Business is looking up for the handicraft sector

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Intrinsic to Mysore: Wood inlay items displayed at a shop in Mysore.
Intrinsic to Mysore: Wood inlay items displayed at a shop in Mysore.

R. Krishna Kumar

However, export orders need to pick up

MYSORE: The economic slowdown, which affected the handicraft sector in Mysore, is showing early signs of recovery due to surge in domestic demand. While it may be premature to say that artisans are laughing their way to the bank flush with orders, there are indications that the situation is slowly but surely changing for the better.

S.C. Devaramani, Assistant Director, Handicrafts Marketing and Service Extension Centre, Ministry of Textiles, told The Hindu that the feedback from artisans indicate that there are signs of improvement and the artisans are engaged in meeting the orders. This was not the case about six to eight months ago. Nearly 15,000 artisans find direct employment in the handicraft industry in Mysore and a majority of them were without work last year. “There are indications that the market scenario for handicraft products is turning positive,” said Mr. Devaramani.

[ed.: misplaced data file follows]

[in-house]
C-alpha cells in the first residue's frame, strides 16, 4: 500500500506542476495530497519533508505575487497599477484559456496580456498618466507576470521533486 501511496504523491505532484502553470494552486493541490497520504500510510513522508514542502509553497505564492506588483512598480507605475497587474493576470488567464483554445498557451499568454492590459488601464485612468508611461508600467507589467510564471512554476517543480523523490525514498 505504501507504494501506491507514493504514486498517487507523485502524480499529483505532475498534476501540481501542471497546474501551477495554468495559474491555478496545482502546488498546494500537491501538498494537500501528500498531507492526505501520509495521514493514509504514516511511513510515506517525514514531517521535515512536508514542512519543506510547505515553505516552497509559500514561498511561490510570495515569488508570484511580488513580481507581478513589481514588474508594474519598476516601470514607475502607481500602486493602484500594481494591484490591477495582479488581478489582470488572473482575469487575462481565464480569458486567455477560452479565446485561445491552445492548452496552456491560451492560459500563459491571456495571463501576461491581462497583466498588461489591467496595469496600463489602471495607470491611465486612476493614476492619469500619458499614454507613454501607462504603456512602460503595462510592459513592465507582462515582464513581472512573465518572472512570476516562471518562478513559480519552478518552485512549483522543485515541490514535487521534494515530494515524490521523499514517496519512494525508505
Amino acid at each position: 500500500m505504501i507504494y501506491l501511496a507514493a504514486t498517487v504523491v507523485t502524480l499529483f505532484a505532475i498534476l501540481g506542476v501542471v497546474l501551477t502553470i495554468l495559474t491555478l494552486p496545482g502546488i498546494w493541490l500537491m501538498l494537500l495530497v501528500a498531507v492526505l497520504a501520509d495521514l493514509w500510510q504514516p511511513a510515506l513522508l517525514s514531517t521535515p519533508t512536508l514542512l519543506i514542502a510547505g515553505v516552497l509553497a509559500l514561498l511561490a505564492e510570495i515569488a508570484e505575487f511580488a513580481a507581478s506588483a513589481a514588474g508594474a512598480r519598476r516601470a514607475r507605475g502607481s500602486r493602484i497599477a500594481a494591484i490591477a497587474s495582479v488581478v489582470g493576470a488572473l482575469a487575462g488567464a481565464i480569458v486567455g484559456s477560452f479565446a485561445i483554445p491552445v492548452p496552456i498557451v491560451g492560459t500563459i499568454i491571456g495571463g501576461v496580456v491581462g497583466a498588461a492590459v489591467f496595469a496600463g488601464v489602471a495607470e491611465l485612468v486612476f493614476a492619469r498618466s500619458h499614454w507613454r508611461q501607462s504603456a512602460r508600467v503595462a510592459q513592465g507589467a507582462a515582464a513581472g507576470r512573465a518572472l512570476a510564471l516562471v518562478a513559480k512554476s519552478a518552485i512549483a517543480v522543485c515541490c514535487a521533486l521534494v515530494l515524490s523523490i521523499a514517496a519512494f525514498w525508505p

This is a view echoed by the artisans. Mr. Ramu, an artisan-turned entrepreneur who runs the Geetha Fine Arts in the city, said the situation has not dramatically improved but was better compared to last year. However, the improvement was fuelled by domestic demand which is high on volumes rather than exports, which give higher returns.

Most of the local handicraft manufacturers sell the products in bulk to retailers. Dhanavantri Road and Sayyaji Rao Road are major sales points in the city for handicraft products and are patronised by both domestic and international tourists. However, the number of international tourists visiting India declined due to the economic slowdown followed by the A(H1N1) scare during 2009.


However, if the handicraft industry was to thrive, it is the export market which provides the lubricant, according to Mr. Devaramani. He said exports too had witnessed a slight improvement. But this is contested by artisans. Ramsons, a major dealer in handicraft products, admitted that the situation was better but the sales were buoyed by domestic demand and not exports.

“A majority of our customers are foreigners and we have to wait for the Christmas and New Year season as that is when we get international tourists in large numbers. It is only after Christmas and New Year that we can ascertain the export scenario,” said Mr. Raghu of Ramsons. The coming festival season will determine if the worst is over or not, he added.

Mysore has a reputation for handcrafted rose-wood inlay furniture, but export orders are hard to come by these days.

Products from Mysore are exported to the U.S., the U.K., West Asian countries and western Europe.




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